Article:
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nation also. We returned to our pinnace soon after ten.
June 17.—About two o'clock this morning we had a north-wester, accompanied with violent thunder and lightening. It lasted about two hours, and was so severe, that we could not but feel thankful that it had not overtaken us the night before, while we were under sail. I have never heard louder thunder, or seen so vivid and formidable lightening. Happily, our attendant boats were close in shore, under the shelter of the high bank, while our own mariners did their work exceedingly well and quietly, letting go a second anchor, and veering out as much cable as they had on board. After having done all that under such circumstances was to be done, they gave the cry of “ Allah hu Allah!” and went to prayers, a circumstance which, unaccompanied as it was by any marks of confu-. sion or trepidation, gave me a very favourable impression of them, though I afterwards recollected that it was in fact pretty near the hour when that call is uttered from the mosque, which used to thrill me when I heard it in the Crimea, “ Prayer is better than sleep! prayer is better than sleep!” Our boat, with this length of cable, rode well and easily, but we had some troublesome work in closing the cabin windows, as our rooms, and all they contained, were getting a complete cold bath. Indeed, there really ran something like a sea in the channel of the river where we now lay. What passed gave me confidence in the vessel and her crew.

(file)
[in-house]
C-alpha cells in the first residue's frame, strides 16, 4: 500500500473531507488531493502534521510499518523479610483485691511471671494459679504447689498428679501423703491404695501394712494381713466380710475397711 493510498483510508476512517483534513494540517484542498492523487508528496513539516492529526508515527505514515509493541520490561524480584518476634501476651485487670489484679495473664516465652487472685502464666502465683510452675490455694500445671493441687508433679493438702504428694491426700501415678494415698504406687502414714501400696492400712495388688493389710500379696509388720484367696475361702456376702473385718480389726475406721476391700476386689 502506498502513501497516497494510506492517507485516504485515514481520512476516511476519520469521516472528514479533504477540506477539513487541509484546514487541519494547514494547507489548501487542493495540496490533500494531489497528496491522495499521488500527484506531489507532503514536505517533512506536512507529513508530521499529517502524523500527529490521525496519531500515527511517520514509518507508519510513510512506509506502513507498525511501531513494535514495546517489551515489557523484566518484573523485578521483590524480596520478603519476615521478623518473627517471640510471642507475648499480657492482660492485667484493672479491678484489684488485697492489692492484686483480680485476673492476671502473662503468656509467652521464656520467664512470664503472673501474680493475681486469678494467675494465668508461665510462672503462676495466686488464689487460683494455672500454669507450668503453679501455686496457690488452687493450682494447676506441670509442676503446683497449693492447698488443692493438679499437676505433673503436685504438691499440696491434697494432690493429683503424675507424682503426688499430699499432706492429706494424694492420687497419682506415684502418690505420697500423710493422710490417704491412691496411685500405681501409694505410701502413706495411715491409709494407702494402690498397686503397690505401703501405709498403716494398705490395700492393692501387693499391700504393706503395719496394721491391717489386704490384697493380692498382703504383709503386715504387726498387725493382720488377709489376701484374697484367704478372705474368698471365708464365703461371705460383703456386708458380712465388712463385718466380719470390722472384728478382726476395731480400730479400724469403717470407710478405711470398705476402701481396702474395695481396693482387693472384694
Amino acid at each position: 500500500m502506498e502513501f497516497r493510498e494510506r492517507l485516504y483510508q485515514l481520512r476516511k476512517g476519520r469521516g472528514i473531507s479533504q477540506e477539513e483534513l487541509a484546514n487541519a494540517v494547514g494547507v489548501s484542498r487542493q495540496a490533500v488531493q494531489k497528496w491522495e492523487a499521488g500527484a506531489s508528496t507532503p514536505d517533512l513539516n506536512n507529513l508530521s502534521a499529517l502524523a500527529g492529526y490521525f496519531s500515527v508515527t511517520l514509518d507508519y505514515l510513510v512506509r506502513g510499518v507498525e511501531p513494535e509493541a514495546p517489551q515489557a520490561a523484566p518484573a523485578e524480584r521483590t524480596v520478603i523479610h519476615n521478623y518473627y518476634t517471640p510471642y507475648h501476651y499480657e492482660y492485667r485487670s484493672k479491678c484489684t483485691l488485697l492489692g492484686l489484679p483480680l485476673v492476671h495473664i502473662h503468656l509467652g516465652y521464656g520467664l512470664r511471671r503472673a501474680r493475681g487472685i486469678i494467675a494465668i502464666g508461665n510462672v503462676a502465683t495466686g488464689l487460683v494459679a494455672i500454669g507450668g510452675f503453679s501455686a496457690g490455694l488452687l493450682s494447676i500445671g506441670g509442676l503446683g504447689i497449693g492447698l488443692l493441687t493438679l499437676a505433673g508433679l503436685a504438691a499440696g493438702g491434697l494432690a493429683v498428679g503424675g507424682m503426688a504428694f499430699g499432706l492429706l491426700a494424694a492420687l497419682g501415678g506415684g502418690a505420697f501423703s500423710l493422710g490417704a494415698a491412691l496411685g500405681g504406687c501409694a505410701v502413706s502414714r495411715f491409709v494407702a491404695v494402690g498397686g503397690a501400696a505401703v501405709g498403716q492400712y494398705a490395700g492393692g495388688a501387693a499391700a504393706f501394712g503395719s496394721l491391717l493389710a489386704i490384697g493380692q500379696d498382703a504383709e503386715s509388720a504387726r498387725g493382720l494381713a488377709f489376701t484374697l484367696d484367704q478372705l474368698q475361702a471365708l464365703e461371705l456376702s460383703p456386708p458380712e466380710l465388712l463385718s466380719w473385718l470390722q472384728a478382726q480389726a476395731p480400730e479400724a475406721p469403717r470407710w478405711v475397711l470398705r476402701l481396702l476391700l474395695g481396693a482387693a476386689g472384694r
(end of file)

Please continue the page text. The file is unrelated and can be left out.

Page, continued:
The latter are numerous, sixteen rowers,
four men accustomed to the management of the sails, and the serang, all Mussulmans, and natives of Dacca, and its vicinity. They are wild and odd-looking people, light-limbed, and lean, and very black, but strong and muscular, and all young men, with a fiercer eye, and far less civil manner than the Hindoos of Calcutta, to which expression of character their dress contributes, (when they wear any, which is the case this cool morning) being old uniform jackets of the infantry and artillery, with red caps and dirty turbans wrapped round them. As they sat round the fire this morning, cooking their victuals for breakfast, they might pass for no bad representatives of Malay pirates. The wind, though much abated, continued till after five to blow so hard, that the boatmen declined heaving anchor; but having then shifted to the south again, we set off, and sailed with great rapidity by Chinsura and Hooghly, which form almost one town, with some large and handsome, though deserted-looking, houses. At Chinsura is a Church, and beyond Hooghly, at a place I believe named Banda, is a large Italian-looking church, with what appears to be a convent. The river here contracts very much, the banks are higher and more precipitous, and the view of the channel, with our little fleet in it, extremely picturesque and pretty. I hailed Mr. Corrie, and was glad to hear they had sustained no damage in the storm. The river now again expanded into a broad sheet of water, with rice-grounds on each side, and the villages further removed from each other, but